So we have talked of criminals, we have talked of lovers, but what of the others out there who wished to have tattoos. And what was their reasoning behind it? 

We can first look at the samurai, I myself never associate Samurai with having tattoos, but for myself I was always taught tattooing in Japan was taboo and also had been. However, we are getting a very different picture of that today. Samurai would at times be tattooed with the clan they were a part of, and should they go into battle, they could have the date of it tattooed on them; assuming they would never return. There are tales, that those who survived then committed ritual suicide so that they honored their death date they had just received as a tattoo.  

When the period of war in Japan drew to a close, and there was a time of peace, of course group of thieves and the like grew up in the big cities of Kyoto for example.  

Gangs would use their tattoos to intimidate. There was a practice known as musen yukyo which can translate to ‘Going for a walk with empty pockets,’ in essence they would enter an establishment and demand stuff for free; their tattoos like I said used to intimidate.  

But it wasn’t all bad. There was also a group of people known as the otokodate that grew up, acting as saviors of the poor. They would often have tattooed on themselves the imagery from those mentioned in the Suidoken, seeing themselves as the same as those age old heroes who helped the unfortunate. The poor loved them, and supported them so much their influence spread to Edo where it also began to be imitated, those that did it here called themselves Edokko. Again these took the imagery from the Suidoken using it as a reference point, and as most were those who carried litters around the capital often worked bare-chested and have no aversion to showing to those around them who they were and the tattoos that covered their bodies. Their tattoos also differed in that, happy to show them off they used them to show their profession. Professional gamblers would have dice or cards tattooed , fishermen would have fish, Geisha it is said even had plectrums tattooed on themselves; to denote the samisen that they could play. So too did firefighter have bodysuits, the symbol of their profession upon their bodies, but also imagery of dragons and water. The pain of the dragon tattoo would afford them protection from any fire they had to attend to as the dragon was the only animal that could survive fire.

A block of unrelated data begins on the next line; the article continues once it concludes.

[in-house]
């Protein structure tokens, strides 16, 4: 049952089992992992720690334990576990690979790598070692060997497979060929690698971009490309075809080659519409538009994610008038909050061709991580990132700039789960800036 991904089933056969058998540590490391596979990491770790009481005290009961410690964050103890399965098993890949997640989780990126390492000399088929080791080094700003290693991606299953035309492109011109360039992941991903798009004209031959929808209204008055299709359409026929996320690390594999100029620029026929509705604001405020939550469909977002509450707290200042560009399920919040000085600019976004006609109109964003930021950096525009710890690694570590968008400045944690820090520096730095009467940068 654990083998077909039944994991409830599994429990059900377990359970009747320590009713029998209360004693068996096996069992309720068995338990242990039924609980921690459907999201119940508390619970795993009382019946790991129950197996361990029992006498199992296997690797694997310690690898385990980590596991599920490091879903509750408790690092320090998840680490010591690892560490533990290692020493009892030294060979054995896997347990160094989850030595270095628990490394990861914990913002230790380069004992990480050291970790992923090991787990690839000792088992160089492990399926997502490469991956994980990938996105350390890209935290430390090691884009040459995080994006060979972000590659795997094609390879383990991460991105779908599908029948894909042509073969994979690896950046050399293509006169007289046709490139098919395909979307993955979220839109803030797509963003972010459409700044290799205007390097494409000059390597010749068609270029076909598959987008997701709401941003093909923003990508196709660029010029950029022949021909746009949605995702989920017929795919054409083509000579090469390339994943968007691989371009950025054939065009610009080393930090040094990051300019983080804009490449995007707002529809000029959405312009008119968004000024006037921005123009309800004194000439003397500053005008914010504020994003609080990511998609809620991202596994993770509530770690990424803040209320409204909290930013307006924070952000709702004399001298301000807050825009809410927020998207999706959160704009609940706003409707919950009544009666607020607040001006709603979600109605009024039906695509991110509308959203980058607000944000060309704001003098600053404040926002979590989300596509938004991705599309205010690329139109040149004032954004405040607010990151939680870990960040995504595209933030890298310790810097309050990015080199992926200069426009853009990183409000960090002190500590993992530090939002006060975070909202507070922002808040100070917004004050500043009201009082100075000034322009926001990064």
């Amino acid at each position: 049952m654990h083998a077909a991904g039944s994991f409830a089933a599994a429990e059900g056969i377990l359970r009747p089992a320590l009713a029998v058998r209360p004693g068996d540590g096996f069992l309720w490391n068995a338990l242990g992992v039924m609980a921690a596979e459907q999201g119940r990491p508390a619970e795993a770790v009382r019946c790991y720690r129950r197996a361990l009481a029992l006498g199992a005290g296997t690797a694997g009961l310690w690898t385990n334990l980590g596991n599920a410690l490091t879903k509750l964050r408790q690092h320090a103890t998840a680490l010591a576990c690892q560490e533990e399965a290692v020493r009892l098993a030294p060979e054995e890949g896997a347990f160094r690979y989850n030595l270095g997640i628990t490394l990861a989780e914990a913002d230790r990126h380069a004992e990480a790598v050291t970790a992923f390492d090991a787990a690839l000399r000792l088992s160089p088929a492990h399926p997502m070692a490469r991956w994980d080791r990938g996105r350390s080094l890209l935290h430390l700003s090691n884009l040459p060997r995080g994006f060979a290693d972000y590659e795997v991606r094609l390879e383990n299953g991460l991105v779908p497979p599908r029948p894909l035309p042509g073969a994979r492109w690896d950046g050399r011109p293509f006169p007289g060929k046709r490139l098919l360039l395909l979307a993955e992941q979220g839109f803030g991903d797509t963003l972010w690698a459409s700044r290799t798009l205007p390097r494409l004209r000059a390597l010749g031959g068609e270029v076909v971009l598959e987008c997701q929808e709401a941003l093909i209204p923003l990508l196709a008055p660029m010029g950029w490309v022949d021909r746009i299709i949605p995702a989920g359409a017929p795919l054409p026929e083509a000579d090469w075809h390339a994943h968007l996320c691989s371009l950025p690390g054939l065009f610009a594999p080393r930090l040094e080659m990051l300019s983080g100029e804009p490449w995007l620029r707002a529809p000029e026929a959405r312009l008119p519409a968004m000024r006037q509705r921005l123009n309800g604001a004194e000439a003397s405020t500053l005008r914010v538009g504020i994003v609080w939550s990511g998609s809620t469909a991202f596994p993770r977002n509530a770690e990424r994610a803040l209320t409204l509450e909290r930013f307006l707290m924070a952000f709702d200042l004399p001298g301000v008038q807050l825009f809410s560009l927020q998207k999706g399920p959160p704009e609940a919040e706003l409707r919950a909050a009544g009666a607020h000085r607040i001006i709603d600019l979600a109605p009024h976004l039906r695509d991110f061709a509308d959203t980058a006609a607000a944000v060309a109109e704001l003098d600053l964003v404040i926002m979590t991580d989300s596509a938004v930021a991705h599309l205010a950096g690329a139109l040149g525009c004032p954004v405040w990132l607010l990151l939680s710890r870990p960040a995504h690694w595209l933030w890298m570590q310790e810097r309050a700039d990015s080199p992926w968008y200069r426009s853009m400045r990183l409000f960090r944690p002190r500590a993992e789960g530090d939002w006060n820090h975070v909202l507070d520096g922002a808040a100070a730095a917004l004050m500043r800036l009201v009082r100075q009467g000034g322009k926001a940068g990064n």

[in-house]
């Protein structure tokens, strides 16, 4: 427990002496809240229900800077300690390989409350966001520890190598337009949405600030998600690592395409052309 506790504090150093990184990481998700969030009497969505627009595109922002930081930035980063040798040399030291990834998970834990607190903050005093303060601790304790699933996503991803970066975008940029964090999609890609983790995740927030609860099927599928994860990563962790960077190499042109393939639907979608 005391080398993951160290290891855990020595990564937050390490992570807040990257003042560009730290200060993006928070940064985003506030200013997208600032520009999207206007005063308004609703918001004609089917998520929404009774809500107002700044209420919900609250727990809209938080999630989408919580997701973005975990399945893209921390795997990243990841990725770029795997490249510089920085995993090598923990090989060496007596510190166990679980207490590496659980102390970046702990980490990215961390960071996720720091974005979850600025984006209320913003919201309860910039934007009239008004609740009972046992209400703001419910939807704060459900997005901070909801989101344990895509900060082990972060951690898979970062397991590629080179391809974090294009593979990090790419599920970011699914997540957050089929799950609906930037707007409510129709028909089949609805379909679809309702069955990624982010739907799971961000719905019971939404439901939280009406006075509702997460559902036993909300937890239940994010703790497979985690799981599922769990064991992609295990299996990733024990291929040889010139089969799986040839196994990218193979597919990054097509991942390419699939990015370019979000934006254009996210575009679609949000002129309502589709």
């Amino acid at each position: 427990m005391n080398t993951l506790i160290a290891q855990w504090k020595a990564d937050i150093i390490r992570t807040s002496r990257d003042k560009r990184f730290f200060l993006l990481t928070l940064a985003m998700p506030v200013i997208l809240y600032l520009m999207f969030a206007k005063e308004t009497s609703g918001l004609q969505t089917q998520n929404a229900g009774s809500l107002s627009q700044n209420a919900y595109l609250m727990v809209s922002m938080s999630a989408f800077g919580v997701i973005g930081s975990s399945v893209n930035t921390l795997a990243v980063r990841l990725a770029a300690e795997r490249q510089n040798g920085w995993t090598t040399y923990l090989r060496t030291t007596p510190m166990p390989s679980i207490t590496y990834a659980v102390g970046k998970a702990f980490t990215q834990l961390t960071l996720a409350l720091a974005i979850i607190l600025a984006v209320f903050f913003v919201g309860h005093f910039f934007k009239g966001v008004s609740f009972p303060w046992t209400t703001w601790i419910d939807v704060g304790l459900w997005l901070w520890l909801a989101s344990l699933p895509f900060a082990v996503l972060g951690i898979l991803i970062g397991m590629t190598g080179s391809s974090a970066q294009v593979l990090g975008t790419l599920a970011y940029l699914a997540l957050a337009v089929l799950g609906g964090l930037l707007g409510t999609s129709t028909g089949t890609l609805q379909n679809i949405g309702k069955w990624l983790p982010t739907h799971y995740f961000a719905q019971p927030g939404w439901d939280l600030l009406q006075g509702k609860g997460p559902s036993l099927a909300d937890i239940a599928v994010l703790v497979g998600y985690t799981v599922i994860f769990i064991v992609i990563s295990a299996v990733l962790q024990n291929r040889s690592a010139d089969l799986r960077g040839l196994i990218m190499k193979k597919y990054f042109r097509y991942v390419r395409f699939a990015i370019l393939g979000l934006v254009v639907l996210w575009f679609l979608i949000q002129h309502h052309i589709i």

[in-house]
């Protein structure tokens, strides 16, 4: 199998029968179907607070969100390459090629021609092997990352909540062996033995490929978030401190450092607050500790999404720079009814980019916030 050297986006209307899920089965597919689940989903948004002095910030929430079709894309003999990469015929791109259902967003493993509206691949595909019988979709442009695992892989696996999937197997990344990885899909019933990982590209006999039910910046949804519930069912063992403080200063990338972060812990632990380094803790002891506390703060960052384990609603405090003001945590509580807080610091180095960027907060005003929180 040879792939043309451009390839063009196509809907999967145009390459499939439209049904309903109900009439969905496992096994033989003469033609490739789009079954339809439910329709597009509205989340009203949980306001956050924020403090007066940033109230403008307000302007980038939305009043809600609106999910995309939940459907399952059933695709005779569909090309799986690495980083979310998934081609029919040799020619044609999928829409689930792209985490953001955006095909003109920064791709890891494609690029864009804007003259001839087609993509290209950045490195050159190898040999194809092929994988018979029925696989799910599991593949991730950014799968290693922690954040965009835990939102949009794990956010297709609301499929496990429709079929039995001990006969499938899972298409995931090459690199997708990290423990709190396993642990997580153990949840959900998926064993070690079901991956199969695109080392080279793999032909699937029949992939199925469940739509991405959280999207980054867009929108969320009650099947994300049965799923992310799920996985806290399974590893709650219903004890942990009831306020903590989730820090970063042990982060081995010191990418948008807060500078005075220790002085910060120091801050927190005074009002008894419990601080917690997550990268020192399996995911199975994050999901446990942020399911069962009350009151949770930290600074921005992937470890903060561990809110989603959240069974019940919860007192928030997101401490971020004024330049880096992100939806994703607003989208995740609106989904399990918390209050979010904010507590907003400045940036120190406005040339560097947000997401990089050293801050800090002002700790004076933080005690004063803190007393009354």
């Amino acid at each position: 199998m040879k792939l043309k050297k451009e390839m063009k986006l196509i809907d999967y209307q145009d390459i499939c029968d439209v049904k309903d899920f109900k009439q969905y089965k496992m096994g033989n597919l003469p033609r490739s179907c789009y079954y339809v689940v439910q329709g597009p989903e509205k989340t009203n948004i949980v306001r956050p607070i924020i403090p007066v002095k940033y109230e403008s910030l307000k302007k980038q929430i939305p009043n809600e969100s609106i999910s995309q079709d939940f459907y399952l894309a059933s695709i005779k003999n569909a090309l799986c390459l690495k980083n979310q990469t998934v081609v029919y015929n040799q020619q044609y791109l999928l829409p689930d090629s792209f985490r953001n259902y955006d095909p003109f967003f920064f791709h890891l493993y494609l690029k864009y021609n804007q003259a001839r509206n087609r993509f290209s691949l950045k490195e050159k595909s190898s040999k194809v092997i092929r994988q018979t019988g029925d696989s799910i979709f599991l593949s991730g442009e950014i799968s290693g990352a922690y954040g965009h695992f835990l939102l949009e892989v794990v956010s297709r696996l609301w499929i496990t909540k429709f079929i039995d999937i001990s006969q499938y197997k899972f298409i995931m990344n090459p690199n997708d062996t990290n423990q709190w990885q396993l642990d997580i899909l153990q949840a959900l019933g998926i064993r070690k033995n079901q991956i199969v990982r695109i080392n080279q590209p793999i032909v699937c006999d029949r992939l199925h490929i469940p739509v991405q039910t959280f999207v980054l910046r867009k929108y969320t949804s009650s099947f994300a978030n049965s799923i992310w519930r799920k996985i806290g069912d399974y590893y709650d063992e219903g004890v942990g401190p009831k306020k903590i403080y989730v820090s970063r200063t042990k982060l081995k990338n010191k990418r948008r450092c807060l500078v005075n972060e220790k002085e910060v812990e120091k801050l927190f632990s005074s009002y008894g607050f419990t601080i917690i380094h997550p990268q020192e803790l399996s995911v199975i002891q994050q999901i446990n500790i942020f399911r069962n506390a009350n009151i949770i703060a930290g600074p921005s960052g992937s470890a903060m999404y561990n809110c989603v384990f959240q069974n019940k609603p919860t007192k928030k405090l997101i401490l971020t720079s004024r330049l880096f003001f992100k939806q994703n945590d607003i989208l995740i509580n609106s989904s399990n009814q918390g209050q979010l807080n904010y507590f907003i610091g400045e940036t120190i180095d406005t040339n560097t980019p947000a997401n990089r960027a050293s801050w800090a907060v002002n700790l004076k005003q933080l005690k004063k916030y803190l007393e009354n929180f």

However, it all couldn’t last. Those in charge in essence didn’t like the popularity of tattooing, and so criminalized it in 1804. In fact we could probably say it is the governments fault people to this day see tattooing as a symbol of criminality, or at least tabboo; but I hope perhaps that will change. It went from something that anyone had, both good people and bad, to being something that could be punished under the law should give or receive a tattoo. In fact it wasn’t until 1948, the ban was lifted except to those under the age of 18.  

The prohibition of tattooing only served to give it more mystery. European Royalty came all the way to Japan to be tattooed by tattoo masters. Ironically the government allowed foreigners to enter to encourage tourism, though locals who got tattoos would still be punished as would those giving the tattoos. Foreigners could escape punishment by just leaving the country. King George V of England even came to Japan for a tattoo which was met with astonishment by those back home, the Duke of Winsor apparently saddened he had not been able to go and get one for himself.  

And so edge closer to the 20th century. It appears that people began to take on alias as tattoo artists. We mentioned how their occupation came from the verb hori to carve, and so tattoo artist started to use this at their start of their alias name for example Horiuno I.  

Finishing up with a quick look at this master. He worked into his seventies, and his work was so highly regarded that eventually his clients began to show off their tattoos in the Sanja Matsuri Festival every year. And it still continues to this day, you can go and see people showing off their tattoos, and looking at some pictures online the tattoos look amazing. Again this makes me hope people will continue to change their opinion on tattoos in Japan. 

Horiuno I found himself arrested at one point for his work on a back tattoo for his apprentice  Horibun I which brough the two close together. Before this Horiuno had tatooed Yakuza members, but after would only tattoo honest men who wanted tattoos; his thinking being Yakuza only wanted tattoos to look tough and intimidating instead of others who appreciate it as an art style. These men and others have now created their own dynasties, passing on their names to their sons of apprentices so the art of tattooing in Japan continues to this day. And to get an idea of how long an apprenticeship can be. For Horiuno I it took 20 years.  

Poem Notes

Today we have for you an annonymous Senryu poem.

宙を飛ぶかごかき腕に雲に龍 

The palaquin bearers, 
Flying in the air, 
Have clouds and dragons 
On their arms.  

Palaquin bearers usually had tattooing on their backs and arms, to give themselves lightness and speed. These bearers had dragons and clouds tattooed on them. It is superstitious perhaps but also, or therefore, human.  

Header Image: Tattooed Firefighter by Kunichika Toyoharu.

References

  • Blyth, R.H. (1949) “Senryu: Japanese Satirical Verses”. Japan: Hokuseido Press.
  • Moriarty, Y. (2021) “Japanese Tattoos: Meanings, Shapes and Motifs.” Barcelona: Promopress.

You can listen to the full episode over on Anchor here: Japan Archives, or wherever you listen to Podcasts.

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Be sure to check out Heather’s blog on lifes little adventures here: HeatherOverYonder.

Heavenly Spear